Develop a New Life Skill

Aside from fostering or encouraging your teen to pick up new hobbies or invest more heavily into existing ones, you can also help teach them important life skills. It could be something incredibly boring, like writing a balance sheet and doing basic accounting, or filling out a tax return. Or it could be something more manual, like making pizza from scratch, doing an oil change, fixing a leaky faucet, starting a campfire. You could take courses together – learn how to make sushi over the weekend or attend a first aid course.

Help Your Teen Create and Maintain a Routine

We’ve already mentioned how important it is to get into a routine – that doesn’t mean your teen should account for every hour of the day! But it goes a long way to set a general bedtime and wake time, eat at about the same times each day, leave a slot open each day for journaling and chores, or use other things to help give your teen structure, such as encouraging them to continue their sport or physical passion while out of school.

Encourage Your Teen to Spend Time With Other People

There are restrictions to consider and limitations to this option based on whether your teen meets up with their friends indoors or outdoors, whether everyone is vaccinated, and what the rates are like where you live – but we have come a long way since the restrictions of the first few months of the pandemic, yet it has certainly left its mark on many teens, especially those who were already inclined towards being introverted when COVID-19 began. It might be hard to do so, but try to encourage your teen to come out of their shell and spend some in-person time with their friends again.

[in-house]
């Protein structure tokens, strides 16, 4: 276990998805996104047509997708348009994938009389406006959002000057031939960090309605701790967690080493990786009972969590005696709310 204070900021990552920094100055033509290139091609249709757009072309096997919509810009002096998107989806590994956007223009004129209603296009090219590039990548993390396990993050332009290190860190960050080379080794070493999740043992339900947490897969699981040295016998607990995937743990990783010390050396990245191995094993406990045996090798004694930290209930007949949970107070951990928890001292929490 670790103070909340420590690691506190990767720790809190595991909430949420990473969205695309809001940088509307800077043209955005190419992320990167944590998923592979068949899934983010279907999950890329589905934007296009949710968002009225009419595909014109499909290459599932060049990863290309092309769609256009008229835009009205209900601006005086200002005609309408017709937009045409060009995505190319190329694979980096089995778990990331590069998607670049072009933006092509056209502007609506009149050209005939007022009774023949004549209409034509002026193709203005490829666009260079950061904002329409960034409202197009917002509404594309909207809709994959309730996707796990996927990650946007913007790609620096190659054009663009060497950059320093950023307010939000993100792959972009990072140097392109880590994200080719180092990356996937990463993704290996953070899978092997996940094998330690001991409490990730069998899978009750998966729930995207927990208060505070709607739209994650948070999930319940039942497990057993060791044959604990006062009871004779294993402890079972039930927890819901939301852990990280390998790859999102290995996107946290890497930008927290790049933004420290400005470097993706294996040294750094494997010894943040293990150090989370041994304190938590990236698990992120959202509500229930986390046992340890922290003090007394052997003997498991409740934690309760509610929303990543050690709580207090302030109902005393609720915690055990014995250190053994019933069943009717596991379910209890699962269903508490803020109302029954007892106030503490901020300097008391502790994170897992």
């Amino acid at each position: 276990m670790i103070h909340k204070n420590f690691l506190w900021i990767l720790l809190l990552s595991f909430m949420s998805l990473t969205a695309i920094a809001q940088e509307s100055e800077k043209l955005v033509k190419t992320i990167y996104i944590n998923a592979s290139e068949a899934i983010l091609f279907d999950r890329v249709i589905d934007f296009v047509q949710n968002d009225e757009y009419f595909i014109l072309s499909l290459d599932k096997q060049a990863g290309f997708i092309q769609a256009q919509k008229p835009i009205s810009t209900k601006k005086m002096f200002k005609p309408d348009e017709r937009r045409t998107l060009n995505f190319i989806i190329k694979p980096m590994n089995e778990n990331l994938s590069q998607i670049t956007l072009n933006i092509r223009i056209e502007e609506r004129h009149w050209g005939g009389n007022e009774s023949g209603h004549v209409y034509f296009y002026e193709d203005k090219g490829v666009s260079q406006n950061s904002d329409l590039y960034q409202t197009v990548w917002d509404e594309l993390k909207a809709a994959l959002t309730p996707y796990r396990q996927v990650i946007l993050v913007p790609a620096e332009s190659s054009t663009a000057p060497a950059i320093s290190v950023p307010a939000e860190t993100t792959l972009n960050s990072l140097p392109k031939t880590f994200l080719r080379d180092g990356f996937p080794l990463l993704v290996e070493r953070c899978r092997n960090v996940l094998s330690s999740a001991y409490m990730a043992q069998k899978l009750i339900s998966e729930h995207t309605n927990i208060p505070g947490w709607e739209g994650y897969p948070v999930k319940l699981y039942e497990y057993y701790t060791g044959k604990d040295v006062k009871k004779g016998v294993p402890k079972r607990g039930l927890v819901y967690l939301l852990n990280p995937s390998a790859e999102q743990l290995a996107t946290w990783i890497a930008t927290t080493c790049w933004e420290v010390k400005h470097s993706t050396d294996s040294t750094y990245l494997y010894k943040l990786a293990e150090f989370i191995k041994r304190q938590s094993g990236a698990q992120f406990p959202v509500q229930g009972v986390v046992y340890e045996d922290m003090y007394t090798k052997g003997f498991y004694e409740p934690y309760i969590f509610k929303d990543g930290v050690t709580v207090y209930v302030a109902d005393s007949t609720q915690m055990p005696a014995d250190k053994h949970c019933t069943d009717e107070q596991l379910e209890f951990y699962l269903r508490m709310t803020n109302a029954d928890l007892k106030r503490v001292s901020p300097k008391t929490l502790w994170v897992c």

More Physical Activities

A nice hike or a visit to the beach is great, but regular physical exercise – on daily basis, even if just for a few minutes – is another great way to make use of the summertime’s longer daylight and copious supply of vitamin D. If your teen isn’t the athletic type, why not work out with them? Take them on a jog or a daily bike ride or renew your gym membership and hit the weights together.

What About Other Classes?

School might be out, but that doesn’t mean your teen can’t keep learning. Neither does that mean you need to organize cram school and make them prep for the SATs! Especially if they’ve been desperately looking forward to summer as a chance to get some rest and not keep their head in the books.

However, there are plenty of afternoon classes for a variety of interesting subjects during summer, from self-defense to music. Let them pick something out! It may be an unusual summer break, with a looming late-stage pandemic up and about. But that doesn’t mean you can’t make the most of it, together – and help both your teen and you have a better summer.